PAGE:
A little more than a year ago, I reviewed Colorful Dreamer: the Story of Artist Henri Matisse (November, 2012) by Marjorie Blain Parker with illustrations by Holly Berry. In August of 2013 author illustrator Jeanette Winter chose to focus on the later years of Henri Matisse's life in her release titled Henri's Scissors (Beach Lane Books). Inspired by a visit to the National Gallery in Washington, D. C. where she saw the original pieces Matisse created, she shares with readers his final creative years.
In a small weaving town in France, a young boy named Henri-Emile-Benoit Matisse watched his mother paint china. He wanted to paint too.
Henri did draw and paint but it isn't until as a young man, an illness confining him to a hospital bed, he flourishes as an artist. Once well, he abandons his career in law and paints and paints and paints...for years. Matisse is now an old man. Again Matisse is so ill he cannot leave his bed. All he can do is sleep and dream.
Recuperating enough to be awake more than sleeping, Henri realizes he will be spending the rest of his life in a wheelchair or in bed. Little by little, Matisse gets stronger; strong enough to draw, strong enough to make art another way.
Using scissors he cuts shapes from painted paper. On his walls hang a world filled with color, filled with life. As his ideas grow, so do the shapes. In his hands Henri's scissors were magical.
Readers of Jeanette Winter's work know she uses few words to narrate her stories but those words she chooses to use, convey all we need to know. Her words fill us with the emotional essence of a person. We come to understand and know their purpose and passions. To add authenticity to Henri Matisse's story, Winter places quotes from his writing within her text. Here is but one example.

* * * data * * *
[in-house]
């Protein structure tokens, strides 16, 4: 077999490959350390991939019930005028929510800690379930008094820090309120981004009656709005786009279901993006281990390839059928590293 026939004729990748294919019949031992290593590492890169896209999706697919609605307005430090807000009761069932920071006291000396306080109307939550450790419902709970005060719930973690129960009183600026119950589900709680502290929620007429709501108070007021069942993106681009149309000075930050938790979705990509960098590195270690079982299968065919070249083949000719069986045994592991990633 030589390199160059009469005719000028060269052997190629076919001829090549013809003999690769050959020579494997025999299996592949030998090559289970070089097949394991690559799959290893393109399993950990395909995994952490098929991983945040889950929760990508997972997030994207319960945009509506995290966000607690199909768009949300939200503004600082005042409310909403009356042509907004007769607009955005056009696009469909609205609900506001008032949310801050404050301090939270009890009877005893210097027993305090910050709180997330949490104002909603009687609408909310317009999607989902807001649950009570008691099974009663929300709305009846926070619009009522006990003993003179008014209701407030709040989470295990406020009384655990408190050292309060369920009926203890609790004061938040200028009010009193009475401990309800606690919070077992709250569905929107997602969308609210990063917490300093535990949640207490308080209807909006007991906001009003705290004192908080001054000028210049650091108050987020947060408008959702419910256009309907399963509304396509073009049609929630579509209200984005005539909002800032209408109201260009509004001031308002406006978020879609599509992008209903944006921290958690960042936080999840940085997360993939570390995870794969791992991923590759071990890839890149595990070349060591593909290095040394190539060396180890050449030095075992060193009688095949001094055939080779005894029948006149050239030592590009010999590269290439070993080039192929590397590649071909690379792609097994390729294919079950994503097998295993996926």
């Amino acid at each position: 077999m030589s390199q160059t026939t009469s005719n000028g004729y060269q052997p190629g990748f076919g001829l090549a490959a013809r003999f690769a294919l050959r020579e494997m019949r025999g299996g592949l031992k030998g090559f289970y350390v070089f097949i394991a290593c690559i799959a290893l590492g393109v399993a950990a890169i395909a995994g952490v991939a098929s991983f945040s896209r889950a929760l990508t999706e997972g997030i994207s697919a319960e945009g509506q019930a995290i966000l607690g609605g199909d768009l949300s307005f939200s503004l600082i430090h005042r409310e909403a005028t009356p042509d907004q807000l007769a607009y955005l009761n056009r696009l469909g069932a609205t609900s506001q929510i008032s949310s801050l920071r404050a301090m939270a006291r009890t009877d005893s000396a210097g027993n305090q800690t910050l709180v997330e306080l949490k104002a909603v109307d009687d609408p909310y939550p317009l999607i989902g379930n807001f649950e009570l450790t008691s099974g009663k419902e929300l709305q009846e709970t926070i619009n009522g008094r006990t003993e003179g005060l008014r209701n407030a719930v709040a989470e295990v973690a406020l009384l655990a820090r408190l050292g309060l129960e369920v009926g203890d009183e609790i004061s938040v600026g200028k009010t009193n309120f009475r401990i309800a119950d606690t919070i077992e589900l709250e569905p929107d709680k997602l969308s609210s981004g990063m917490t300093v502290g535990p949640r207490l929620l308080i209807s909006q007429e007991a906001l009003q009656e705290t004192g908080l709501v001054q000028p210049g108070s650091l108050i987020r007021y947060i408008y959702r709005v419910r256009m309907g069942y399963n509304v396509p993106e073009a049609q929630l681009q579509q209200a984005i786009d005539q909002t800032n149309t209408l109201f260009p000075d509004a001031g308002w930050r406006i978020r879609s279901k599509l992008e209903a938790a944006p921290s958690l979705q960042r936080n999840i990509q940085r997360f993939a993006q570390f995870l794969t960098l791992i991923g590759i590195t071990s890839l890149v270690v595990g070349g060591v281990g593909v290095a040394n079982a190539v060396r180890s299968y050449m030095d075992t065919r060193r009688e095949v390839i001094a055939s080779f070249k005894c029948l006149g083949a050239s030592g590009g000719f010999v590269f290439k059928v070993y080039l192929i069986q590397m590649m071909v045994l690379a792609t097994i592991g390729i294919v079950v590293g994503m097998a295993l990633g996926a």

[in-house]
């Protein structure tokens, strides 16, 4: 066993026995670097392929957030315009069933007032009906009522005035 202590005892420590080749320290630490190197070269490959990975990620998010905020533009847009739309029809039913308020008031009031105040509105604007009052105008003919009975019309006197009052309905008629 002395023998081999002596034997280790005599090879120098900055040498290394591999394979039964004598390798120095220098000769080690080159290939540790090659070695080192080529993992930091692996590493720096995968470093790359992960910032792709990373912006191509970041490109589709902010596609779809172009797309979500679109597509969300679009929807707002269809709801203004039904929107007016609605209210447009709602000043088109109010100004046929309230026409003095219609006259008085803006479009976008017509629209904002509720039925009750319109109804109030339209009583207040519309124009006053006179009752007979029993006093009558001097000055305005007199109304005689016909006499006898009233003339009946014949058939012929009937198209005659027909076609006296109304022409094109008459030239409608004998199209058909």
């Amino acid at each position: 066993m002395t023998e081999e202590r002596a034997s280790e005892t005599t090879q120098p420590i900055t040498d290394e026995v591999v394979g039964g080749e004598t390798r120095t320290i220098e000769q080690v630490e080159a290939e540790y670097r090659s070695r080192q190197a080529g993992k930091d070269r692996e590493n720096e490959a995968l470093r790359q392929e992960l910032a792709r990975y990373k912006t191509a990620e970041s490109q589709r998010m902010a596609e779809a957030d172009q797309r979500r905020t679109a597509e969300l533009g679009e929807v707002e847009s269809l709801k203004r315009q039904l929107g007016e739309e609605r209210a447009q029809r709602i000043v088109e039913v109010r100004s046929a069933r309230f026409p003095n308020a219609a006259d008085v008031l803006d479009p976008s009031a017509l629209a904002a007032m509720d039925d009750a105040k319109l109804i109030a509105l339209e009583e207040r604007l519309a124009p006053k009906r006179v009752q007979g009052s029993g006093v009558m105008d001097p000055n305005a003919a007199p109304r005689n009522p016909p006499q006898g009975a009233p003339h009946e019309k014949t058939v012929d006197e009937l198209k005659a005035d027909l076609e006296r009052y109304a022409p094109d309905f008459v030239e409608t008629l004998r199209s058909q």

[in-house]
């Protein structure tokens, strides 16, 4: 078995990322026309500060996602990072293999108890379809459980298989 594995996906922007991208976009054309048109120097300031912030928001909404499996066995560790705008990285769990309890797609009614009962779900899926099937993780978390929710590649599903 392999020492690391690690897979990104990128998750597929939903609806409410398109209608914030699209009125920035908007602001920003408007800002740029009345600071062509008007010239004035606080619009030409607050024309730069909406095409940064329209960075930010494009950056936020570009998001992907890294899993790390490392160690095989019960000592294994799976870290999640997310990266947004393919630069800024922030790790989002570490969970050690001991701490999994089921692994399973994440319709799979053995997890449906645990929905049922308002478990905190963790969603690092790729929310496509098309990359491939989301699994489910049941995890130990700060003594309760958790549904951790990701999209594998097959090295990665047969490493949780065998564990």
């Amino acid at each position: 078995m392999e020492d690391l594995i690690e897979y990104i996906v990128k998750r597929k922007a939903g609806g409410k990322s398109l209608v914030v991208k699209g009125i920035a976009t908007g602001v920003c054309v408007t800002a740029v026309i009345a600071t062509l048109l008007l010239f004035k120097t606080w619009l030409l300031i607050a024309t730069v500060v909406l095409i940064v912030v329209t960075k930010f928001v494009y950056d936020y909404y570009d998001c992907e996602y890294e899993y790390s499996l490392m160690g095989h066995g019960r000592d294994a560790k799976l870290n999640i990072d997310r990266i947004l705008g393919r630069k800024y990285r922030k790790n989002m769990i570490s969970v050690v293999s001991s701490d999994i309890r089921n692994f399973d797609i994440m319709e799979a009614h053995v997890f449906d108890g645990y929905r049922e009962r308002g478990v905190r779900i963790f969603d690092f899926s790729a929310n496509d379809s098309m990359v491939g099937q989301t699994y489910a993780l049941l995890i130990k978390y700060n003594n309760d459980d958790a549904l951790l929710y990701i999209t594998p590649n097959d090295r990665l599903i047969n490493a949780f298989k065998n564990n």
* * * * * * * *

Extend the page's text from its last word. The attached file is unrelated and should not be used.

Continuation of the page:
Matisse cut paper all day.
in cutting things out
grows even greater.
Why didn't I think of
His assistants painted paper for him all day.
If you open the matching jacket and cover of this book, Jeanette Winter gives readers an overview of Matisse's work in his younger years on the left. Against a dark background of blue, lighter pinpoints surround Henri, palette and brush in hand, looking at four pieces of his work. To the right, although he is years older, there is a sense of joy, of lightness, to the picture of him cutting out shapes, a cat and bird by his side. Opening and closing endpapers in pale golden yellow feature quotes, Henri's hand holding his scissors and stars.
That same hue of yellow creates wide frames around smaller, single page square illustrations when Winter is acquainting us with Henri. Complementary shades of blue, green, rose, purple and white across the remaining two-page pictures provide the canvas for her acrylic and cut paper visuals. Her text follows the flow of her illustrations.
Depending on the moment she wishes to depict, Winter might provide readers with a more wide-angle view following it with a closer perspective. In the final four pages Winter imagines Henri Matisse passing from earth into the heavens, wondering about his current use of his scissors. It is utterly lovely.
One of my favorite illustrations is of Matisse lying in bed, arms extended as he holds a pole with chalk tied to the end. He is drawing the faces of his grandchildren on the ceiling.
The value of biographical works such as Henri's Scissors written and illustrated by Jeanette Winter is to show readers the true measure of a person's life no matter their age. It highlights pursuing your passion even if you need to alter the means of attaining your goals. This delightful book comes with my highest recommendation. If you follow this link to the publisher's website you can see one of my favorite pictures.
I am excited to be participating in Alyson Beecher's 2014 Nonfiction Picture Book Challenge hosted at her blog Kid Lit Frenzy. Make sure you stop over there to see all the other nonfiction picture books showcased by other bloggers.